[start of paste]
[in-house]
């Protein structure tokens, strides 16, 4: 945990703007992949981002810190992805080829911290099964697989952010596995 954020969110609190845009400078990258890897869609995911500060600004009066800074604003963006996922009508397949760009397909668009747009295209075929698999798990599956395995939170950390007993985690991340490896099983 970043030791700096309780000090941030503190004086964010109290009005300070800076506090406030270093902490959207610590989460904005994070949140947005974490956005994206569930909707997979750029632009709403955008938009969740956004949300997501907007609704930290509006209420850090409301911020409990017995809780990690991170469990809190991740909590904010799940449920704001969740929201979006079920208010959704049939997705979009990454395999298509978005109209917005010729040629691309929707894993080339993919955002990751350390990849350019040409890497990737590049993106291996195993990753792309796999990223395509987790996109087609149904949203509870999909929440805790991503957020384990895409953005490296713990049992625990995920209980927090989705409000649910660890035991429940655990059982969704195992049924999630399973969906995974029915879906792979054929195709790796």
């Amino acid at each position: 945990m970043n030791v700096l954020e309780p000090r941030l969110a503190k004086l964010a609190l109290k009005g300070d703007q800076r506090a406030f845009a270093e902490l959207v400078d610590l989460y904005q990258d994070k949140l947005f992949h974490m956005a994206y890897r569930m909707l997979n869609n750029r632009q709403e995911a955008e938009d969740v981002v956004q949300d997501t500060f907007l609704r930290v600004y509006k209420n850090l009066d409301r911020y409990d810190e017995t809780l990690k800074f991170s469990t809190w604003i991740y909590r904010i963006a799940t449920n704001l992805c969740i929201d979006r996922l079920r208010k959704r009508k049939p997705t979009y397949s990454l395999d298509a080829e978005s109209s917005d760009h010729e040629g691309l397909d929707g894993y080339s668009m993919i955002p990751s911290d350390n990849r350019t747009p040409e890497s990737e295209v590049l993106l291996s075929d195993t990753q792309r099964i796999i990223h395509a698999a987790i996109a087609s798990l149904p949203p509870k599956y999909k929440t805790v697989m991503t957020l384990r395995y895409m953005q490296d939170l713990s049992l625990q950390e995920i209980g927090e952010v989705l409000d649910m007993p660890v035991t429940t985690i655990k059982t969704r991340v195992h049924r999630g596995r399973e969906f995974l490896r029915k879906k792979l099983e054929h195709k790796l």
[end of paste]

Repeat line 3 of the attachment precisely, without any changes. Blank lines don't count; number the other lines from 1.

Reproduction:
């Amino acid at each position: 945990m970043n030791v700096l954020e309780p000090r941030l969110a503190k004086l964010a609190l109290k009005g300070d703007q800076r506090a406030f845009a270093e902490l959207v400078d610590l989460y904005q990258d994070k949140l947005f992949h974490m956005a994206y890897r569930m909707l997979n869609n750029r632009q709403e995911a955008e938009d969740v981002v956004q949300d997501t500060f907007l609704r930290v600004y509006k209420n850090l009066d409301r911020y409990d810190e017995t809780l990690k800074f991170s469990t809190w604003i991740y909590r904010i963006a799940t449920n704001l992805c969740i929201d979006r996922l079920r208010k959704r009508k049939p997705t979009y397949s990454l395999d298509a080829e978005s109209s917005d760009h010729e040629g691309l397909d929707g894993y080339s668009m993919i955002p990751s911290d350390n990849r350019t747009p040409e890497s990737e295209v590049l993106l291996s075929d195993t990753q792309r099964i796999i990223h395509a698999a987790i996109a087609s798990l149904p949203p509870k599956y999909k929440t805790v697989m991503t957020l384990r395995y895409m953005q490296d939170l713990s049992l625990q950390e995920i209980g927090e952010v989705l409000d649910m007993p660890v035991t429940t985690i655990k059982t969704r991340v195992h049924r999630g596995r399973e969906f995974l490896r029915k879906k792979l099983e054929h195709k790796l």